Drug-Drug Interactions

Drug-drug interactions (DDIs) refer to drugs’ effect upon their concurrent administration. Under those conditions additional side effects may surface which would not manifest in case of individual drug administration. Consequently, DDIs are an important consideration for patient treatment where the aim is to maximize drug effectiveness while simultaneously minimizing unwanted side effects. Due to the combinatorial explosion of possible drug pairs, it is impossible to test them all and discover previously unobserved side effects. Therefore, computational methods and more recently Deep Learning based models are being employed for this task.

Side Effects

For instance, Lee et al. [ 1 ] used Autoencoders coupled with Feed Forward Neural Network that takes drug structure, target gene and Gene Ontology (GO) term data as input, in order to predict the DDI type (example type: “DRUG A may increase the hypoglycemic activities of DRUG B."). Similarly, Ryu et al. [ 2 ] proposed DeepDDI, a multilabel classification model, which also takes drug structure data as input, along with drug names, in order to output DDIs as human-readable sentences.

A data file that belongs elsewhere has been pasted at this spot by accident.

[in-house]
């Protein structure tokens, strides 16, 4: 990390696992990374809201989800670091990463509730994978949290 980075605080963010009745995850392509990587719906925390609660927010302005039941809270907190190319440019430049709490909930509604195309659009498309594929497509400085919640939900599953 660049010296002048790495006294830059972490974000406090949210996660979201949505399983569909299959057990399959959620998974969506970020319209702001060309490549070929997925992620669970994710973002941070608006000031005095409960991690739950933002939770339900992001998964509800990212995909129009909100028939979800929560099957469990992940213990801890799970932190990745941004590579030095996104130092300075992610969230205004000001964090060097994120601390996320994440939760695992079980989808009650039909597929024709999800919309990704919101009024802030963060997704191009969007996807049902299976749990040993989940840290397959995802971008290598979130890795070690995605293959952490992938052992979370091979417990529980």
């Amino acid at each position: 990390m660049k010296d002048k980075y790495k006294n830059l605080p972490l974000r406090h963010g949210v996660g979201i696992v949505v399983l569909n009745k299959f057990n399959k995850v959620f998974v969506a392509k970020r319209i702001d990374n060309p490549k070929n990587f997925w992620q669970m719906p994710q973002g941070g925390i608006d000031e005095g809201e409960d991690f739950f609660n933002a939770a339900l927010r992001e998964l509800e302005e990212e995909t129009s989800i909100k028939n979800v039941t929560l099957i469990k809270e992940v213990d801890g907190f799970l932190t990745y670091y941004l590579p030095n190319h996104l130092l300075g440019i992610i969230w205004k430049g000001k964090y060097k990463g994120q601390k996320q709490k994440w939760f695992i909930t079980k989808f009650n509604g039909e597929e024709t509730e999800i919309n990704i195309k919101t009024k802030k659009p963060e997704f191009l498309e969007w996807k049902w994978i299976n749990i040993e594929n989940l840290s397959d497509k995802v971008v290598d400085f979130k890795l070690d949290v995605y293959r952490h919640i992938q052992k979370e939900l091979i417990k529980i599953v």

Due to these exciting opportunities, in one of our projects, we seek to improve our understanding of drug-drug interactions by developing and applying novel and interpretable Deep Learning models.


  • [1] Lee, Geonhee, Chihyun Park, and Jaegyoon Ahn. “Novel Deep Learning Model for More Accurate Prediction of Drug-Drug Interaction Effects.” BMC Bioinformatics 20, no. 1 (August 6, 2019): 415. https://doi.org/10.1186/s12859-019-3013-0 .
  • [2] Ryu, Jae Yong, Hyun Uk Kim, and Sang Yup Lee. “Deep Learning Improves Prediction of Drug–Drug and Drug–Food Interactions.” Proceedings of the National Academy of Sciences 115, no. 18 (May 1, 2018): E4304–11. https://doi.org/10.1073/pnas.1803294115 .
Kyriakos Schwarz
PhD Student

I am ambitious about developing clinically-useful knowledge and helping health professionals make use of patient-related data.